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  4. I live in a Gunnison neighborhood, erected in the shadow of Penn State University, here in Pennsylvania. Most of my home is original. I also have the plate. All the homes on a two block radius are Gunnison. I assumed they were built to house the GI's with families while they attended Penn State. The original barricks on campus located close by, are all gone. But I remembr them in the 80's. If anyone would like pictures, or more information, you may contact me at momquinn6@ Gmail.com.
    Shawn Quinn

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  5. I bought my Gunnison Home last March, and though I had to remodel it I did leave the trim work in the bedrooms and found the plate in the garage which is now framed. There are some issues from time to time, like hanging a picture, best to just use a screw or command strip. :) All and all I love my home.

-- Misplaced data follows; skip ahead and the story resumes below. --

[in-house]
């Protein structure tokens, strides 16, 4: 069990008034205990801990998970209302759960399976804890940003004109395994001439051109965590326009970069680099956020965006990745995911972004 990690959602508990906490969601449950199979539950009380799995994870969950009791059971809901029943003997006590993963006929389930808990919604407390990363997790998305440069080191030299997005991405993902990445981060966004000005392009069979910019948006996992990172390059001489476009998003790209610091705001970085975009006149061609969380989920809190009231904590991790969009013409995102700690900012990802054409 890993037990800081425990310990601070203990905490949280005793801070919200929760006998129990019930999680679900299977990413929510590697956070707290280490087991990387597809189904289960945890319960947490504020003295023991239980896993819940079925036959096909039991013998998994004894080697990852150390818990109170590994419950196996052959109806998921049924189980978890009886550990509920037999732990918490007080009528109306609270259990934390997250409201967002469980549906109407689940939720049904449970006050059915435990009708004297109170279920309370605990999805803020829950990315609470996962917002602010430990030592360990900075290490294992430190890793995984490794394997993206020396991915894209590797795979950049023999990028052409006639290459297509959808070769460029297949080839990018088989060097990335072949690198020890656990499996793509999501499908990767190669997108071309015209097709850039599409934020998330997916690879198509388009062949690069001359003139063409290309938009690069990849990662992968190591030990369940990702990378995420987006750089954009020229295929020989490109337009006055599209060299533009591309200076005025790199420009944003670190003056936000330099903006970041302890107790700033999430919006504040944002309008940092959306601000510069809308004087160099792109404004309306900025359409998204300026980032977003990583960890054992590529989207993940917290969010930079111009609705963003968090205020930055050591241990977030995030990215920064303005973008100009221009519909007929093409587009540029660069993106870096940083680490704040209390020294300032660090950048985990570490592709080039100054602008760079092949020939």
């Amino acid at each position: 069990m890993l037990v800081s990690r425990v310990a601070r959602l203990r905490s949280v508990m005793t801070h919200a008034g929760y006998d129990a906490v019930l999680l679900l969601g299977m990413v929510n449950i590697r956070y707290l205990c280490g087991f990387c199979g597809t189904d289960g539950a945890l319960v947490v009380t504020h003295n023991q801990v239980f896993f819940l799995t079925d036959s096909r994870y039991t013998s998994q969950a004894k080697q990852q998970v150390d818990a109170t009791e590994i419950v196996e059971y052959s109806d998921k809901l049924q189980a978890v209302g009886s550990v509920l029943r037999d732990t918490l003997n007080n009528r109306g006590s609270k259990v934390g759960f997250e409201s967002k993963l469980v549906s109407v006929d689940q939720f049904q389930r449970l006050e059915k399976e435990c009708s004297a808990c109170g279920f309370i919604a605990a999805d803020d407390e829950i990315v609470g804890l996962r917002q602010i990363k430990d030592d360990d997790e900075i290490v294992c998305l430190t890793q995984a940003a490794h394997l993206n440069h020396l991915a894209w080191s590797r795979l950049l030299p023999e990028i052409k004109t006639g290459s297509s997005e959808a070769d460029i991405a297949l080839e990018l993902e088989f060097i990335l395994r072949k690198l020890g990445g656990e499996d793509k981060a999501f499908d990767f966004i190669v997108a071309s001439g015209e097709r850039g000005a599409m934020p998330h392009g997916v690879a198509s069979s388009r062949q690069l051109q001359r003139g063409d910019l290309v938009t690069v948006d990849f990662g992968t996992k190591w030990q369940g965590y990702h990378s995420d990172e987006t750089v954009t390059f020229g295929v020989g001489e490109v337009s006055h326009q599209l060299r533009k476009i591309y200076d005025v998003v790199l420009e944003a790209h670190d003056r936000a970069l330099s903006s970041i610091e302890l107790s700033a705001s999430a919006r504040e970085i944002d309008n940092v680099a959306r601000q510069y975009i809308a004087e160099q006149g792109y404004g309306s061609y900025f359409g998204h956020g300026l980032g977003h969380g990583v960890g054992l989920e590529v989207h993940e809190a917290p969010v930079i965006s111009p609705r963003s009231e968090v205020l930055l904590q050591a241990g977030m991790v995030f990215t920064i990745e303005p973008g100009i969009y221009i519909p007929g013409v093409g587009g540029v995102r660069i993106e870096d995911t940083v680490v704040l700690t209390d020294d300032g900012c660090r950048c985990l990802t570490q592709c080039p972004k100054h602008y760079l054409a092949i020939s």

Amanda - Louisville, KY

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  6. I believe I have a grandson to the original Gunnison Homes. My house was built in 1961 and has a plaque in the garage the reads "US Steel" Registered Home. The registration number is 61821-1. I have been trying to find out more info on "US STEEL HOMES" and it keeps leading me back to Gunnison. 1961, however, is after US Steel took full control of Gunnison Homes. Therefore, I call it the grandson of Gunnison. If anyone has more info feel free to contact me at msf5371@gmail.com Thanks!

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  7. We are purchasing a home in Columbus that screams pre-fab. No Gunnison Plate, though, which would really help satisfy my curiostiy about the history of our little bungalow.